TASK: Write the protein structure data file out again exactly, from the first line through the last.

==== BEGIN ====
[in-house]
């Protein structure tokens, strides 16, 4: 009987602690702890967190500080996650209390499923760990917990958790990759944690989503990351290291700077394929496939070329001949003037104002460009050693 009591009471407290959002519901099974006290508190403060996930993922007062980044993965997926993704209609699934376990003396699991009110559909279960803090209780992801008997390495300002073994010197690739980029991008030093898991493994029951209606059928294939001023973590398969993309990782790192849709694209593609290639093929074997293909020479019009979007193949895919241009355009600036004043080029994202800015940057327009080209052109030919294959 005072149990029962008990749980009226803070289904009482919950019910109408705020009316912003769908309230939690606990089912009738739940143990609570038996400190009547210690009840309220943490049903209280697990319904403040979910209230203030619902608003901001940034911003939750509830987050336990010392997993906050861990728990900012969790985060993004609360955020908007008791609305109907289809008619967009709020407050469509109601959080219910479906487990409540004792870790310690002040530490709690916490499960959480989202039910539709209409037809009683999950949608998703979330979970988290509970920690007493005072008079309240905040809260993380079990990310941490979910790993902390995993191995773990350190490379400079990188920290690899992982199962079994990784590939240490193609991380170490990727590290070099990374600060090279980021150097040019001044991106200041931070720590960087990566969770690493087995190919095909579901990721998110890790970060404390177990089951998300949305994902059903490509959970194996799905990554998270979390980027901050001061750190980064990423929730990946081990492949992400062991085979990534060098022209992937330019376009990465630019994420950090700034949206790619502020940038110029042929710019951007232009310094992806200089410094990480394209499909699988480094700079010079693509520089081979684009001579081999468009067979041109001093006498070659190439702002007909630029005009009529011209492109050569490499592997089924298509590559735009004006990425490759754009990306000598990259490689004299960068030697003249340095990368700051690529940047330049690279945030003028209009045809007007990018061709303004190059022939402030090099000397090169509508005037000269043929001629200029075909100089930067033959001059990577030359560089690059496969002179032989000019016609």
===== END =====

[in-house]
């Protein structure tokens, strides 16, 4: 009987602690702890967190500080996650209390499923760990917990958790990759944690989503990351290291700077394929496939070329001949003037104002460009050693 009591009471407290959002519901099974006290508190403060996930993922007062980044993965997926993704209609699934376990003396699991009110559909279960803090209780992801008997390495300002073994010197690739980029991008030093898991493994029951209606059928294939001023973590398969993309990782790192849709694209593609290639093929074997293909020479019009979007193949895919241009355009600036004043080029994202800015940057327009080209052109030919294959 005072149990029962008990749980009226803070289904009482919950019910109408705020009316912003769908309230939690606990089912009738739940143990609570038996400190009547210690009840309220943490049903209280697990319904403040979910209230203030619902608003901001940034911003939750509830987050336990010392997993906050861990728990900012969790985060993004609360955020908007008791609305109907289809008619967009709020407050469509109601959080219910479906487990409540004792870790310690002040530490709690916490499960959480989202039910539709209409037809009683999950949608998703979330979970988290509970920690007493005072008079309240905040809260993380079990990310941490979910790993902390995993191995773990350190490379400079990188920290690899992982199962079994990784590939240490193609991380170490990727590290070099990374600060090279980021150097040019001044991106200041931070720590960087990566969770690493087995190919095909579901990721998110890790970060404390177990089951998300949305994902059903490509959970194996799905990554998270979390980027901050001061750190980064990423929730990946081990492949992400062991085979990534060098022209992937330019376009990465630019994420950090700034949206790619502020940038110029042929710019951007232009310094992806200089410094990480394209499909699988480094700079010079693509520089081979684009001579081999468009067979041109001093006498070659190439702002007909630029005009009529011209492109050569490499592997089924298509590559735009004006990425490759754009990306000598990259490689004299960068030697003249340095990368700051690529940047330049690279945030003028209009045809007007990018061709303004190059022939402030090099000397090169509508005037000269043929001629200029075909100089930067033959001059990577030359560089690059496969002179032989000019016609």